It’s politics, she says, with a small p. “I’m a profiler,” she tells me. “I think myself into people and situations. I read their body language, their facial expressions. You can find out masses like that.”

But what I want to know is how she got here.

She tells me: born in Germany, left school at the age of 15, went straight to work for the five-star hotels. And when the boy next door, artist Helmut Starcke, told her he wanted to take her to Africa, it seemed like a good a plan as any. He painted, she worked. In Cape Town’s antique shops, galleries, in bookstores. She educated herself about everything that came across her path.

Then she started freelance writing, ended up on staff at the now long-defunct monthly news magazine News/Check and later at the Financial Mail. In 1978 her book Survival – a series of interviews with power players like PW, Buthelezi, Oppenheimer and Motlana – was a must read. Her departing image in the book of the reigning regime and its corporate backers – “like children singing in a dark forest” – is signature Starcke. It was the book that launched her career into the dizzying heights of political analysis; a field non-existent in a politically imploding country. She went to work talking with management teams about how the political atmosphere of the country was changing, and the need to adapt or die.

But what made her clients stick with her for so long was her forecast on the labour movement as a serious power force. “My clients thought I was totally mad,” she says. But by the time the mid-eighties struck, she was proven right. And, in fact, in Ms. Starke’s version of the world she was always right. “I don’t want to sound like George Bush but I wasn’t egregiously wrong about anything,” she says. Except, that is, that she was nine to 14 months too early with her forcecasts.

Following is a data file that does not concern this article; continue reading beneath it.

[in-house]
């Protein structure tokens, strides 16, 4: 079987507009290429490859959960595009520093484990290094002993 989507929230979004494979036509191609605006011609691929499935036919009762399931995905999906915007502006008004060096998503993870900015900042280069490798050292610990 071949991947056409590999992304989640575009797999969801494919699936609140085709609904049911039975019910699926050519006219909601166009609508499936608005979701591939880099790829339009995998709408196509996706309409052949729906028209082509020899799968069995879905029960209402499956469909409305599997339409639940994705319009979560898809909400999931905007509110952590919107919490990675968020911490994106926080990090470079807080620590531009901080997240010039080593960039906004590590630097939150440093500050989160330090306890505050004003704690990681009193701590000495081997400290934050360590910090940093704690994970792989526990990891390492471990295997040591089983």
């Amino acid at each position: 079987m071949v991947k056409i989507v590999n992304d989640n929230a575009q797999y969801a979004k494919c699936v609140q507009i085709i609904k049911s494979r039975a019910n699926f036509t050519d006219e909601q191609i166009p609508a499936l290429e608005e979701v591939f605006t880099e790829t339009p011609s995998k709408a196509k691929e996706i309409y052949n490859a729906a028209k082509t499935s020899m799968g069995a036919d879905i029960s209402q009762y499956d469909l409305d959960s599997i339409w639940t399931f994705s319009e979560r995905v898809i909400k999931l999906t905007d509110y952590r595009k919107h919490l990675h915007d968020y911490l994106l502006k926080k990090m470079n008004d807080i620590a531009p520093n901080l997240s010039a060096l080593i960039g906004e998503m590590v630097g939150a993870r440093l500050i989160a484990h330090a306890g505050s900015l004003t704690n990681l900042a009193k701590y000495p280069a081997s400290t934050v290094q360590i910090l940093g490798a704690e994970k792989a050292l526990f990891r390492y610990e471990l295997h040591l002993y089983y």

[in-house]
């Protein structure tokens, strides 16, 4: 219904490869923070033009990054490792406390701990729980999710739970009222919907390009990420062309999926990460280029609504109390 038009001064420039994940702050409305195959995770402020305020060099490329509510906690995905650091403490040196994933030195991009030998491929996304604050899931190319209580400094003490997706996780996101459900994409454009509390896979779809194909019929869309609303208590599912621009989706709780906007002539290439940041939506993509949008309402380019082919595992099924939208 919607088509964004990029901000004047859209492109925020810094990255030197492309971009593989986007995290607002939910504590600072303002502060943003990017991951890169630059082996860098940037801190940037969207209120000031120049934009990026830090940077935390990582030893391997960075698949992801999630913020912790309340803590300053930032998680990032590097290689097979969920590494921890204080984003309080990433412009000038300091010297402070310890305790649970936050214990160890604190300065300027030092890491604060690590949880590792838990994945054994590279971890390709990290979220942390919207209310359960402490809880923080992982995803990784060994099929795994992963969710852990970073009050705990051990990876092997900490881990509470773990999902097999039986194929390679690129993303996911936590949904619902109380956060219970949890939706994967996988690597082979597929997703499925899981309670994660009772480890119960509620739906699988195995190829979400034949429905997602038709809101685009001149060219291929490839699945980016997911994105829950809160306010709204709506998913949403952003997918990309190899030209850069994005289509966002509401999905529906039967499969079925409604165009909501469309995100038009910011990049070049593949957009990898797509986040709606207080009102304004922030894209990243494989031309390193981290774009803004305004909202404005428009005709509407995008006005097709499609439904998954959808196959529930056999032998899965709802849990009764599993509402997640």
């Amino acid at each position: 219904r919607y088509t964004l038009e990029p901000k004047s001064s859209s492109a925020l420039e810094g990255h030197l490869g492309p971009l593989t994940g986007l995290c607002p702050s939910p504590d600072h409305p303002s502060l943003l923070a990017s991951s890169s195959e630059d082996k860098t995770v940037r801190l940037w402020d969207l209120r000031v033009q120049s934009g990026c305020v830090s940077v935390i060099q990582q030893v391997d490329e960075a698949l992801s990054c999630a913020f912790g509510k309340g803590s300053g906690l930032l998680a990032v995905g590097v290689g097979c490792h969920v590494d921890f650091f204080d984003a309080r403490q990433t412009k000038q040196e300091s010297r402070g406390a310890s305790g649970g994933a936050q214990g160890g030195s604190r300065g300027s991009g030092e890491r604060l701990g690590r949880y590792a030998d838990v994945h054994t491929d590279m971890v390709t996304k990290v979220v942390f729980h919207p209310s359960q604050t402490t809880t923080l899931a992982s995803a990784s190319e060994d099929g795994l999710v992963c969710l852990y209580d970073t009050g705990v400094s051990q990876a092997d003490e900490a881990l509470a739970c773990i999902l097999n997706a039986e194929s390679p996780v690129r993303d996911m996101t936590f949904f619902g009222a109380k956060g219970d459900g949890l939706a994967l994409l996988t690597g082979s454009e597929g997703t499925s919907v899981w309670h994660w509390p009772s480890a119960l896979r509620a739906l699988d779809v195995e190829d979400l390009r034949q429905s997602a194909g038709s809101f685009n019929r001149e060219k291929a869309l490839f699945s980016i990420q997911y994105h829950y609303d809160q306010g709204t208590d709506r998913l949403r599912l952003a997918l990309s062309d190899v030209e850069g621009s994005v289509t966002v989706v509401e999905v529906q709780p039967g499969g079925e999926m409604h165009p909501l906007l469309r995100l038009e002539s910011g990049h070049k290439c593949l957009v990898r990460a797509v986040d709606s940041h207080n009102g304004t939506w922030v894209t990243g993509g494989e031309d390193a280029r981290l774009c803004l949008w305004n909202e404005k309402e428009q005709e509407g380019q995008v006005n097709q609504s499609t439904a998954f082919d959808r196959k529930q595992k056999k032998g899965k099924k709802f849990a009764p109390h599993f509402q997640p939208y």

And, according to Hilary Prendini-Toffoli and Gus Silber in Who’s Really Who in South Africa, that might not be far off: “Intimidatingly well-informed, this impeccably groomed intellectual strikes terror into the heart of anyone she happens to encounter at a cocktail party who has allowed his or her grasp of current affairs to slip a little.”

They catgorise her as not just an econo-political analyst and “behind-the-scenes race relations facilitator” but a hostess whose dinner parties and power lunches crossed the spectrum of South African society; today, Edwin Cameron, Cyril Ramaphosa, Dennis Beckett and the artist Carl Nel would make the cut.

In the foreword of Survival she offers up a little insight of her own. “I dislike labels,” she writes, “but if I have to pick one, it is that of a crusading moderate who refuses to except that people must be crushed between the narrow self-gratifying intellectual confines of the extremists on either the right or the left.”

Not much has changed. The crusading moderate is back on the case and we have to cut our interview short. Analysis calls. Jacob Zuma’s voice, fresh into his January 8 ANC speech, booms over the radio waves and into our conversation.

That’s when she invites me upstairs.